Cess, Martham, Norfolk

The word Cess means drain or bog, in particular a peat bog. At the time of Domesday in 1086 Cess was written as Ses or Ces. Seace was used in the Stowe Survey of 1292.  It is also called Ses in the 1416 and 1424 Court Rolls for the Manor of Martham.  Faden’s map of 1797 names it ‘Sink’.

The earliest records for the existence of Cess take us back to Domesday in 1086 and the Stowe survey of 1292. Cess was a popular place to live. It was sheltered, had good soil for growing crops, marsh for cattle grazing and straw for thatch, clay deposits for daub, a dry common providing free grazing at any time of the year and ready access to the river providing fish and eels. Livestock could be driven along Fen Drove which was a green lane running between the wet and dry commons. Access to the common was also available using tracks that later became Cess Road and Common Road. Cess was between the ancient (long lost) hamlet of Sco and within walking distance of St Mary the Virgin by crossing the ‘wongs’. The main route to church was via Church Lane (Sandy Lane). Consequently around 750 years ago Cess had a population to rival that of the centre of the village.

In her book ‘Medieval Flegg’ Barbara Cornford describes how she compared Domesday and the Stowe survey and identified the owners of 16 dwellings that existed along Common Road in 1292.  At that time small plots of land containing a house (called a messuage) were called tofts. These were usually surrounded by hedges and were used for livestock at certain times of the year or for crops. The  chart below shows the 16 family tofts she identified. The names and plot sizes are actual but their exact position or the order the tofts were in is unknown. The plot holders are listed here in larger font than the map for ease of reading.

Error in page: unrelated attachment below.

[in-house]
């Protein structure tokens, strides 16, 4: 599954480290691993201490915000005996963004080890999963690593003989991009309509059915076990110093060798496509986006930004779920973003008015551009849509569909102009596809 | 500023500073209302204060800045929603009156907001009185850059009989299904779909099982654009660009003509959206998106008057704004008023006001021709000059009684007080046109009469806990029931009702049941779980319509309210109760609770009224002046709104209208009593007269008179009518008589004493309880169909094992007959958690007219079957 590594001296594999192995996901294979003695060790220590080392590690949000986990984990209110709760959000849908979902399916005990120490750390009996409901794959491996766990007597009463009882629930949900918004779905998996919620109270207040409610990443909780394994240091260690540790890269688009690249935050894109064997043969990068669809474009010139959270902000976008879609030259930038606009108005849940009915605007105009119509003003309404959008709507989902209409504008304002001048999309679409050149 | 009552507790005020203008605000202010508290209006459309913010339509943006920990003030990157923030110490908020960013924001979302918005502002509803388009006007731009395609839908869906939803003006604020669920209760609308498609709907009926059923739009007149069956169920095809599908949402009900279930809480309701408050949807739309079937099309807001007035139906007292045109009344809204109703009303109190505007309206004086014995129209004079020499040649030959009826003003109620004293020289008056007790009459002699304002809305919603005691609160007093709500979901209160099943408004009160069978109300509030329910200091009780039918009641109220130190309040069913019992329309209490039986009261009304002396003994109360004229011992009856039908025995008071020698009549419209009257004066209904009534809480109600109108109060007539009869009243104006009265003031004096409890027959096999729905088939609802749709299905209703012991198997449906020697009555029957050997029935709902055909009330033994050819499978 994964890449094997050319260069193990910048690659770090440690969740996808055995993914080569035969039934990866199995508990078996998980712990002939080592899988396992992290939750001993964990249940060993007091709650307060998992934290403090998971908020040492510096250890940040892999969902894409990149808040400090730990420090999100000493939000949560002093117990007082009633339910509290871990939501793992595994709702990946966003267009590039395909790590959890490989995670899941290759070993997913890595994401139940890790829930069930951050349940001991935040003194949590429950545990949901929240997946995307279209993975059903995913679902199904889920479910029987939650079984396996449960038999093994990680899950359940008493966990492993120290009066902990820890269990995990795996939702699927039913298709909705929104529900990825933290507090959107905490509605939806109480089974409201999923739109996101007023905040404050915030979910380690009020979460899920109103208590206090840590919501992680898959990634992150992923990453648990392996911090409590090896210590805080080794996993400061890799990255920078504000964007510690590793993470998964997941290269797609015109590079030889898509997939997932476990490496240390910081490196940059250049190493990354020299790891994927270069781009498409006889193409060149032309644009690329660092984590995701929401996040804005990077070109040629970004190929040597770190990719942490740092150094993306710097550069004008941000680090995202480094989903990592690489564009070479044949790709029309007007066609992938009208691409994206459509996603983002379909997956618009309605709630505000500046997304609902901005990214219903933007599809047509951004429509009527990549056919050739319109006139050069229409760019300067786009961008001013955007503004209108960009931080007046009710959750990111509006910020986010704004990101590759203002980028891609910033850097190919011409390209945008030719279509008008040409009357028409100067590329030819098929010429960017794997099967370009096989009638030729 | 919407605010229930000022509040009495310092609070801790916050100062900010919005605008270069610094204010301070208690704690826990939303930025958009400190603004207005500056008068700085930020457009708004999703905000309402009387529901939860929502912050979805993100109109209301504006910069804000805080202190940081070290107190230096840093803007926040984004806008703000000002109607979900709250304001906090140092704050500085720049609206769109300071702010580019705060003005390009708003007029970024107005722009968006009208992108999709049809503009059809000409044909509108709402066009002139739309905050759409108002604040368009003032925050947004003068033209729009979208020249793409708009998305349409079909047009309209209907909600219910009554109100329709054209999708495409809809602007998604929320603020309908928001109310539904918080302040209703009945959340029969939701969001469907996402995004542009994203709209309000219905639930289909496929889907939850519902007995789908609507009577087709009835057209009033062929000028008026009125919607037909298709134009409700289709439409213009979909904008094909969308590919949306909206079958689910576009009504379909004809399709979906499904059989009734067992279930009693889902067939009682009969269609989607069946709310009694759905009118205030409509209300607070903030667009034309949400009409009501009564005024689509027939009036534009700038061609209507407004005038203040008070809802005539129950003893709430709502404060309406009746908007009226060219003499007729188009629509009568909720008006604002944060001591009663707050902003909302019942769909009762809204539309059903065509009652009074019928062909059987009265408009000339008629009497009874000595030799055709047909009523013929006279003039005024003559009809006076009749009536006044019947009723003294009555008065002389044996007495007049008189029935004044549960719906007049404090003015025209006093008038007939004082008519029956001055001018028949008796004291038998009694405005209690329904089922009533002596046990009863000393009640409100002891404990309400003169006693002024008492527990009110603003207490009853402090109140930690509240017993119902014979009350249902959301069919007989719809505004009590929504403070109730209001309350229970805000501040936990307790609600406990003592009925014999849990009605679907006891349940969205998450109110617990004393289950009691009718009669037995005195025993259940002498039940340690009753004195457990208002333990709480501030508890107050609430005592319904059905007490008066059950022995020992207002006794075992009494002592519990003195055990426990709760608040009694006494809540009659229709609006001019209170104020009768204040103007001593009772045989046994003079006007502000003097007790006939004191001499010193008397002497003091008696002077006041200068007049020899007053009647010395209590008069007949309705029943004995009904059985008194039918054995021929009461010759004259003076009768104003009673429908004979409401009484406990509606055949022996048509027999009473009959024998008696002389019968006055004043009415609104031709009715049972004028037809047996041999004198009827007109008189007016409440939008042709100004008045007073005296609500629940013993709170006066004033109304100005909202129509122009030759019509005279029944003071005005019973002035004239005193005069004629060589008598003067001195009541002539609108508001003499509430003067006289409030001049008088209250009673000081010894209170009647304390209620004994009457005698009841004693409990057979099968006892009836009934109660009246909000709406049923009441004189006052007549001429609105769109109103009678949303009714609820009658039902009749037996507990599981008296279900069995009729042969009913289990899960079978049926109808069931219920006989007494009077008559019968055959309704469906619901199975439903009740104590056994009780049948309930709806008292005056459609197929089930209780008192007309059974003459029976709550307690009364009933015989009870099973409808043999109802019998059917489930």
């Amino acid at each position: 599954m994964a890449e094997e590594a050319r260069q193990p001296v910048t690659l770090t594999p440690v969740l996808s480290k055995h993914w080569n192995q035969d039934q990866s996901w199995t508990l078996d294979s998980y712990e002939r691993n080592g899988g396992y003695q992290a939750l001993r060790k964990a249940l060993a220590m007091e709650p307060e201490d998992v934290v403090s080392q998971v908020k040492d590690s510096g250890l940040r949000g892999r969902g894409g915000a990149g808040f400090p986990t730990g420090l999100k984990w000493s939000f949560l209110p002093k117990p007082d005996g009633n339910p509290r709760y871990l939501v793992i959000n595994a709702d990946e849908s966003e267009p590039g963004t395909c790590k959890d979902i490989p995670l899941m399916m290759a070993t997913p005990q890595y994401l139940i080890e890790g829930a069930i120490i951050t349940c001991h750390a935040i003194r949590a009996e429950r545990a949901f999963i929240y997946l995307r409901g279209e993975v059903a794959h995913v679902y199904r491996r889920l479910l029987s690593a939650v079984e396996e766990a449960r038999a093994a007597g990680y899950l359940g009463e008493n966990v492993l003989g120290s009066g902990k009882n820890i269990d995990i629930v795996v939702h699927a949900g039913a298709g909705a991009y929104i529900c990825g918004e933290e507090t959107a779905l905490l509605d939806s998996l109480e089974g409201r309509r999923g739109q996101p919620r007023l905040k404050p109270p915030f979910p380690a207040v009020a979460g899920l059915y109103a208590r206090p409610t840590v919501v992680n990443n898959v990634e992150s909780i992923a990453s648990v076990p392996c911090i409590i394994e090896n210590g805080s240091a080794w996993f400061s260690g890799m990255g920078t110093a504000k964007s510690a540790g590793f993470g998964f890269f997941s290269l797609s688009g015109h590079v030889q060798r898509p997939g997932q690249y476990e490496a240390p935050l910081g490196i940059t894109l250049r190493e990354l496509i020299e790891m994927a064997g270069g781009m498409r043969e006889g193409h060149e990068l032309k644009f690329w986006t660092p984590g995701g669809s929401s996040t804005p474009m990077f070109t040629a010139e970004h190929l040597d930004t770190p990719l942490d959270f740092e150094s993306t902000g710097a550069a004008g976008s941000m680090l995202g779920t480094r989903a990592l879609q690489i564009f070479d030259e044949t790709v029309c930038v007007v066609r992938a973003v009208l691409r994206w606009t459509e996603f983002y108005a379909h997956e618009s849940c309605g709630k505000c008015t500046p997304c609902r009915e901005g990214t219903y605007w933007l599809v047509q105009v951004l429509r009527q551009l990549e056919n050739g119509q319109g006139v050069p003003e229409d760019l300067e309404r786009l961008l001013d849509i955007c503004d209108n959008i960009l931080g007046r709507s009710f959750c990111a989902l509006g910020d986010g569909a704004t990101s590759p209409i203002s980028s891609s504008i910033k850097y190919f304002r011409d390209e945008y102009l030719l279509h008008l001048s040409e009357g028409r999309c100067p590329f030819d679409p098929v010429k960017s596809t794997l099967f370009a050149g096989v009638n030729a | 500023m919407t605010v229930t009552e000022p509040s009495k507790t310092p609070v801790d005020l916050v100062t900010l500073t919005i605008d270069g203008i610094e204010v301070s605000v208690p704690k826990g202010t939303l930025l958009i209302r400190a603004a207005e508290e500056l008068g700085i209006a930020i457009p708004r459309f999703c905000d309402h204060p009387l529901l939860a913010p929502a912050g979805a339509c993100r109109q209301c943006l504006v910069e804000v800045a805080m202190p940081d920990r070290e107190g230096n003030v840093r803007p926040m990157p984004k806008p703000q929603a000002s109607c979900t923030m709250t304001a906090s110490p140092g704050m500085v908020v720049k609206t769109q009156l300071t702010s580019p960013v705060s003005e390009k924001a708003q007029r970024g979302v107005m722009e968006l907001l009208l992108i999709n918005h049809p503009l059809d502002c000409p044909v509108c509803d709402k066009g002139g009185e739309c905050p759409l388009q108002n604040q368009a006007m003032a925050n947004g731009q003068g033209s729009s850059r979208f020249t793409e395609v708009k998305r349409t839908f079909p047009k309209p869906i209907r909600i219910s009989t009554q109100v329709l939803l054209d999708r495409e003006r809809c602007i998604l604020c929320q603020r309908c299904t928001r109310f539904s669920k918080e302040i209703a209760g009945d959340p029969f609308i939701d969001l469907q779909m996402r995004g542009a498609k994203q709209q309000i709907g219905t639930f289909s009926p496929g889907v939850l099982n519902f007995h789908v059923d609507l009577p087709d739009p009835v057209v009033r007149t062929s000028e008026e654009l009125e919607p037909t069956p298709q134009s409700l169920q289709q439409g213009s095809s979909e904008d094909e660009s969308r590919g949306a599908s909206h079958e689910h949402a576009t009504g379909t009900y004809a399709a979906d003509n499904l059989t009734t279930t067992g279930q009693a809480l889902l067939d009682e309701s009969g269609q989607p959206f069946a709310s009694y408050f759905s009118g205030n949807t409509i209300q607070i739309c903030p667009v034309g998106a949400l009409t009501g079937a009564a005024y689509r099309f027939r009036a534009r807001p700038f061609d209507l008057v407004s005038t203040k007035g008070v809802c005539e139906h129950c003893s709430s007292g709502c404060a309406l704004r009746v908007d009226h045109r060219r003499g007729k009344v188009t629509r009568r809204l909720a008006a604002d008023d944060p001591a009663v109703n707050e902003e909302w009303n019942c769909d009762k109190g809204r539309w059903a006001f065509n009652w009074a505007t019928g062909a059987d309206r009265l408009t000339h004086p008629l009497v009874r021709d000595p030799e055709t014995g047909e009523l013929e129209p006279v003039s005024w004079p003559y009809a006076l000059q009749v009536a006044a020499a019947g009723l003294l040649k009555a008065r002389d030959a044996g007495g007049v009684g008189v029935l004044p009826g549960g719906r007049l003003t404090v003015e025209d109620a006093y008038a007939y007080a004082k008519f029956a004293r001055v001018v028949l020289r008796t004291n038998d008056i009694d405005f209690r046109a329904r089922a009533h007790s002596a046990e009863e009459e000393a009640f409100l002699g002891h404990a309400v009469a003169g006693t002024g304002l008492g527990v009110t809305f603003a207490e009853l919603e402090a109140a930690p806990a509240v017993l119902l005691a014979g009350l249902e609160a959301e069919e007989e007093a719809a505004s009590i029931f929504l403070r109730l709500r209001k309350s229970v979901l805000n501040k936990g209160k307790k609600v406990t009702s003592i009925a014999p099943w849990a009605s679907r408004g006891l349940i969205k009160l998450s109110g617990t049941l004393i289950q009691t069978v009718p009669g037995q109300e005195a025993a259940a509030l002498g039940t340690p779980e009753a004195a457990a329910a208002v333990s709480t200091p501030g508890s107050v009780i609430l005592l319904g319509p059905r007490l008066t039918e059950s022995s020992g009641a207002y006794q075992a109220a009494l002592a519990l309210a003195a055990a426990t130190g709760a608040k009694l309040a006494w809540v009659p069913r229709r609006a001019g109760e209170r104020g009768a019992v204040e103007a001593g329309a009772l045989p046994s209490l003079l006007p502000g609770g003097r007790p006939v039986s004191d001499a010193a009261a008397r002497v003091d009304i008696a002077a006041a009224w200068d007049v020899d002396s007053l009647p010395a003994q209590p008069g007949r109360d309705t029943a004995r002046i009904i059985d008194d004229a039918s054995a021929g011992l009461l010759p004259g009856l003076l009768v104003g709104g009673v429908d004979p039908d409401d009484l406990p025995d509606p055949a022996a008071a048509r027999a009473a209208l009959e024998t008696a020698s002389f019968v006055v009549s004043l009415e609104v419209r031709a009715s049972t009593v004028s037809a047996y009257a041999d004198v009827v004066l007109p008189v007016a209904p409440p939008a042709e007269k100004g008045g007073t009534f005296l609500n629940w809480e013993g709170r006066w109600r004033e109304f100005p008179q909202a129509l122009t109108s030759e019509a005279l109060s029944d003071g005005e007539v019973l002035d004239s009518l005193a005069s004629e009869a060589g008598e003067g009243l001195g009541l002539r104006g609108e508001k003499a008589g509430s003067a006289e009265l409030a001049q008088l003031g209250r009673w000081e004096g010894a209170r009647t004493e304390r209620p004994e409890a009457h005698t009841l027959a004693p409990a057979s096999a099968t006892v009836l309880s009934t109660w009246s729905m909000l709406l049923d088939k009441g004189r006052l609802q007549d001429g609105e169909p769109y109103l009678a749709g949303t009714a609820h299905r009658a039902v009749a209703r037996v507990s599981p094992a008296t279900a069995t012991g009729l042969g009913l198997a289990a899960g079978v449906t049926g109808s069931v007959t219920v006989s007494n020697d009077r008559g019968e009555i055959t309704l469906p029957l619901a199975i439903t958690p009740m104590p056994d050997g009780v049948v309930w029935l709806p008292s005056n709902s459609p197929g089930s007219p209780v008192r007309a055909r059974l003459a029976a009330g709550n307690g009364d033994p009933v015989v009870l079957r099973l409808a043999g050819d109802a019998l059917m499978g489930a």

• John Herbert 1/2 acre. Toft with messuage.
  • William Herbert 1/2 acre. Toft with messuage.
  • Richard Anger  1/2 acre. Toft with messuage.
  • Robert Spite 1/2 acre. Toft with messuage.
  • Herbert Capellanus 2 rods, 23 perches. Toft with messuage.
  • William Cupere 11/2 acres. Toft with messuage.
  • William Ratheman 3/4 acre. Toft with messuage.
  • Adam Ratheman 3/4 acre. Toft with messuage.
  • Robert Standard 1acre, 1rod, 24 perches. Toft with messuage.
  • Lawrence Hunbeyn 1/2 acre. Toft with messuage.
  • Thos Le Taillour  1 rod with messuage.
  • Robert son of  William Syk. 1 rod, 32 perches. Toft with messuage.
  • William atte Syk 1 rod, 23 perches. Toft with messuage. (At the field named Syk)
  • Alan de Syk 1 rod, 23 perches. Toft with messuage.
  • Robert de Syk.  Messuage.
  • Humphrey de Syk.  1 rod with messuage.
16 Tofts along Common Road in 1292.

These were not the only tofts in Cess and there were about 80 tofts in all in the village with a messuage and a further 80 without a house probably used for keeping livestock or for crops but were always potential building sites. Three or four of the original 16 cottages still exist and traces of platforms of others can be seen if you look carefully. Notice how some tofts belonging to the same family were grouped together. Larger groupings sometimes gained the family name for the area like Hiltofts or Hardingtofts. In Cess there was Blakemanstofts.